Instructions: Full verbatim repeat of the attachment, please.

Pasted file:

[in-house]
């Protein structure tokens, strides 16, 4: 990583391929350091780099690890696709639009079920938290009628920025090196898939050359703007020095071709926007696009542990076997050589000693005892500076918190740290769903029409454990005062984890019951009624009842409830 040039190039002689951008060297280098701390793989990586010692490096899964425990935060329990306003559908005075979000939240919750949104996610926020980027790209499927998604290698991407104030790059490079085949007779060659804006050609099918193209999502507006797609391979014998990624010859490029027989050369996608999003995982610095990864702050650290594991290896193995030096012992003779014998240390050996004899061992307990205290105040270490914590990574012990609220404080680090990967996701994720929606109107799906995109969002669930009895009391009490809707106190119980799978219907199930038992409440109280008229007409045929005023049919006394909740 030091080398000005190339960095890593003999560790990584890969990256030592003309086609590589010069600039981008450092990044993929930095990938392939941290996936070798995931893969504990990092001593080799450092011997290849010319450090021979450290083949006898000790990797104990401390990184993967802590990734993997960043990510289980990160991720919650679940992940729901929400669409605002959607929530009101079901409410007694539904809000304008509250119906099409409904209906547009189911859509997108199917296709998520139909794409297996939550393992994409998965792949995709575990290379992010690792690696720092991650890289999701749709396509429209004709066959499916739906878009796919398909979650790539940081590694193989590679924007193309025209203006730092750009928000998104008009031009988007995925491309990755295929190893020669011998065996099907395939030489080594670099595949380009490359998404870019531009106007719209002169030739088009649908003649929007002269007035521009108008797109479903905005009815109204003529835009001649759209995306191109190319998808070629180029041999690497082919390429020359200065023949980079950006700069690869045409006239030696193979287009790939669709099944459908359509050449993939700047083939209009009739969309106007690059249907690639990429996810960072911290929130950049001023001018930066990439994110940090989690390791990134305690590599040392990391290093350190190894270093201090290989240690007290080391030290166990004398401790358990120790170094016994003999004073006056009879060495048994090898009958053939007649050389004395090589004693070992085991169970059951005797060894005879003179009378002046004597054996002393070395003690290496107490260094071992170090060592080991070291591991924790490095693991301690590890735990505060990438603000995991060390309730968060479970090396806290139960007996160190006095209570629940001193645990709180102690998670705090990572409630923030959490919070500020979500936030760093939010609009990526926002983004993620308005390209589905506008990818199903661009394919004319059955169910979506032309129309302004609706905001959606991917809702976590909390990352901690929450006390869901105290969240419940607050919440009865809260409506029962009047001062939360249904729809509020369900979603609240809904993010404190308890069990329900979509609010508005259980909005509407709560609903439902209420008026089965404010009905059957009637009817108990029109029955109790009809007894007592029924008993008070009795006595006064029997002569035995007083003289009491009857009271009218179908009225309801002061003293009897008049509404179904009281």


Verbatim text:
[in-house]
């Protein structure tokens, strides 16, 4: 990583391929350091780099690890696709639009079920938290009628920025090196898939050359703007020095071709926007696009542990076997050589000693005892500076918190740290769903029409454990005062984890019951009624009842409830 040039190039002689951008060297280098701390793989990586010692490096899964425990935060329990306003559908005075979000939240919750949104996610926020980027790209499927998604290698991407104030790059490079085949007779060659804006050609099918193209999502507006797609391979014998990624010859490029027989050369996608999003995982610095990864702050650290594991290896193995030096012992003779014998240390050996004899061992307990205290105040270490914590990574012990609220404080680090990967996701994720929606109107799906995109969002669930009895009391009490809707106190119980799978219907199930038992409440109280008229007409045929005023049919006394909740 030091080398000005190339960095890593003999560790990584890969990256030592003309086609590589010069600039981008450092990044993929930095990938392939941290996936070798995931893969504990990092001593080799450092011997290849010319450090021979450290083949006898000790990797104990401390990184993967802590990734993997960043990510289980990160991720919650679940992940729901929400669409605002959607929530009101079901409410007694539904809000304008509250119906099409409904209906547009189911859509997108199917296709998520139909794409297996939550393992994409998965792949995709575990290379992010690792690696720092991650890289999701749709396509429209004709066959499916739906878009796919398909979650790539940081590694193989590679924007193309025209203006730092750009928000998104008009031009988007995925491309990755295929190893020669011998065996099907395939030489080594670099595949380009490359998404870019531009106007719209002169030739088009649908003649929007002269007035521009108008797109479903905005009815109204003529835009001649759209995306191109190319998808070629180029041999690497082919390429020359200065023949980079950006700069690869045409006239030696193979287009790939669709099944459908359509050449993939700047083939209009009739969309106007690059249907690639990429996810960072911290929130950049001023001018930066990439994110940090989690390791990134305690590599040392990391290093350190190894270093201090290989240690007290080391030290166990004398401790358990120790170094016994003999004073006056009879060495048994090898009958053939007649050389004395090589004693070992085991169970059951005797060894005879003179009378002046004597054996002393070395003690290496107490260094071992170090060592080991070291591991924790490095693991301690590890735990505060990438603000995991060390309730968060479970090396806290139960007996160190006095209570629940001193645990709180102690998670705090990572409630923030959490919070500020979500936030760093939010609009990526926002983004993620308005390209589905506008990818199903661009394919004319059955169910979506032309129309302004609706905001959606991917809702976590909390990352901690929450006390869901105290969240419940607050919440009865809260409506029962009047001062939360249904729809509020369900979603609240809904993010404190308890069990329900979509609010508005259980909005509407709560609903439902209420008026089965404010009905059957009637009817108990029109029955109790009809007894007592029924008993008070009795006595006064029997002569035995007083003289009491009857009271009218179908009225309801002061003293009897008049509404179904009281």